When I was a freshman in high school, our class was asked to read Harper Lee’s classic To Kill a Mockingbird. I don’t remember much about the book, except a few lines that I liked enough to write down, but other than that I completely missed the point of the book, as I did with many other things my freshman year (long story).
Anyway, after many years, Harper Lee has finally published a sequel to Mockingbird, titled Go Set a Watchman. And the thought police are already upset about it because Atticus Finch is now supposedly represented as a racist.
I don’t think characters should act to please the sensibilities of readers. Characters need to act in a way that is natural for the character and the story. Now, I can understand if the outrage is because Atticus Finch acted completely different from the character established in Mockingbird. That’s warranted. But in real life, people have many different sides to them, and not all of those sides are agreeable. Why shouldn’t characters be the same way?
Also, Watchman was published 55 years after Mockingbird, so we are reading it from a totally different frame of reference. Had Watchman been published soon after it was written, it might have been better received by its audience. Perhaps Harper Lee did not do the right thing by waiting so long to publish it. No matter what, the book should be judged on its literary merits: Was it written well? Does it have an important message? Does it logically follow the storyline set up in Mockingbird? Do characters act in character?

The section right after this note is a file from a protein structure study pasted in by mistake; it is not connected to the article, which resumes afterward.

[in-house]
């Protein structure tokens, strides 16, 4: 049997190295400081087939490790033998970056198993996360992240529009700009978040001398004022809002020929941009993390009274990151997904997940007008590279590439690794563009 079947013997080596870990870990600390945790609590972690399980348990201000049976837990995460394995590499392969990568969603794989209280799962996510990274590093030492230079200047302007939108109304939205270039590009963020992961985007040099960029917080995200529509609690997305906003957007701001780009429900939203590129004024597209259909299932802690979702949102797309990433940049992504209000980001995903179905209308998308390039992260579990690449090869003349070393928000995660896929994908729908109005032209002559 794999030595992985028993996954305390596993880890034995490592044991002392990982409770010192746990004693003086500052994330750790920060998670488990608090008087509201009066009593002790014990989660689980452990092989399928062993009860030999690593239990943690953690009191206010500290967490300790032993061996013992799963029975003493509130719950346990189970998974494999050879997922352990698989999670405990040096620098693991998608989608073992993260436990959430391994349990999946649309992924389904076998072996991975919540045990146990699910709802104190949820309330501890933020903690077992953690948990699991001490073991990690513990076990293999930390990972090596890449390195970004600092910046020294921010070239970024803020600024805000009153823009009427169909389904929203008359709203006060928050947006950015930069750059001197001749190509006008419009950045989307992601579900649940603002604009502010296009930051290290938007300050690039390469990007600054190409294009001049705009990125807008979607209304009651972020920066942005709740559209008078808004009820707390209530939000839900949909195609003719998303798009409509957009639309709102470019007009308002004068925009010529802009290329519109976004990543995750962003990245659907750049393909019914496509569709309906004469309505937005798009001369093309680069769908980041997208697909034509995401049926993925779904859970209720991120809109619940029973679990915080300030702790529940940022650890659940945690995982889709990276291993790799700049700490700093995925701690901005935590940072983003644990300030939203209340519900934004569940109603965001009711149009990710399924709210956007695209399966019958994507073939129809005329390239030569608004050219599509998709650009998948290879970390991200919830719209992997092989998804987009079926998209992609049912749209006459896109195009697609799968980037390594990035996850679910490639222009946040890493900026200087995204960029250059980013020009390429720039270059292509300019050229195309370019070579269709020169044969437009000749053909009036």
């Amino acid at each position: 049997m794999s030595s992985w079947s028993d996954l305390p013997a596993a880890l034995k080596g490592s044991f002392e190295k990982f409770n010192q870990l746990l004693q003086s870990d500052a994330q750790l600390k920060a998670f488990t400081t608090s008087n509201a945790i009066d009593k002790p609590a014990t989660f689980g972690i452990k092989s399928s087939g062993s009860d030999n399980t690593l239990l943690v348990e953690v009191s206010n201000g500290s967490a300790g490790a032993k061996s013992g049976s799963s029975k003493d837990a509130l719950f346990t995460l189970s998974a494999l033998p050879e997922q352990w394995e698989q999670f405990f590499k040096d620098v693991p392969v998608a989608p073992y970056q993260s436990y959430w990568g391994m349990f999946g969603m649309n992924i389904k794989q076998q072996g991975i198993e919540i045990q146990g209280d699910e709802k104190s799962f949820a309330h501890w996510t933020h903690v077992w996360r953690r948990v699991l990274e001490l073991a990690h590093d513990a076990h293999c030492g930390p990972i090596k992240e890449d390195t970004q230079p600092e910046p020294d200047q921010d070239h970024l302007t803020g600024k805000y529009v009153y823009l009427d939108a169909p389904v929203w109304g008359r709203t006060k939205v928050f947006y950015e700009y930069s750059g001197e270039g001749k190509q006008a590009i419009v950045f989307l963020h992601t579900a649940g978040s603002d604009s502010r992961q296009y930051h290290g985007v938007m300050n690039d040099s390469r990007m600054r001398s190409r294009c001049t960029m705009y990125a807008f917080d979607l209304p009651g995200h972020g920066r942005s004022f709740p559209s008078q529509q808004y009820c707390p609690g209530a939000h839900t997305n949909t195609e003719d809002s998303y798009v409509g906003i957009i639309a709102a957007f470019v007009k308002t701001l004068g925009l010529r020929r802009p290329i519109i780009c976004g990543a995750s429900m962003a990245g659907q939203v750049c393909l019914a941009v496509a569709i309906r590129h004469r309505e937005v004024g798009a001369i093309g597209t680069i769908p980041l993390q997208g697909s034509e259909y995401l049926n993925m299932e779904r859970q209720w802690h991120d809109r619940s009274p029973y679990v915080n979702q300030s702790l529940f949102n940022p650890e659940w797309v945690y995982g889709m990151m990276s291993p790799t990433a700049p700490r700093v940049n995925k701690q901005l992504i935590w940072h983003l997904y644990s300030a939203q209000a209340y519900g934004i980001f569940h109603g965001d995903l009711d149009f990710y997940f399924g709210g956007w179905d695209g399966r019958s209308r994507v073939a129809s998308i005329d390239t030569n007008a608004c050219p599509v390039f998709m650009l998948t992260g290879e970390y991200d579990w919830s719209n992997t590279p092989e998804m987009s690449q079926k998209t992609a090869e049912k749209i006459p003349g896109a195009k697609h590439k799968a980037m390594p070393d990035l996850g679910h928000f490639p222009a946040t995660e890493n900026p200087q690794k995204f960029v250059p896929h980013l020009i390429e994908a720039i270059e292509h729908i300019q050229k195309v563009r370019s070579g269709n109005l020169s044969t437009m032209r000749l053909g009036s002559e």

And if you’re still upset about Atticus Finch, there are three things you can do: Write pointless comments on the Internet, write angry letters to Harper Lee and/or her publisher, or simply don’t read the book (or put the book down if you’re in the midst of it).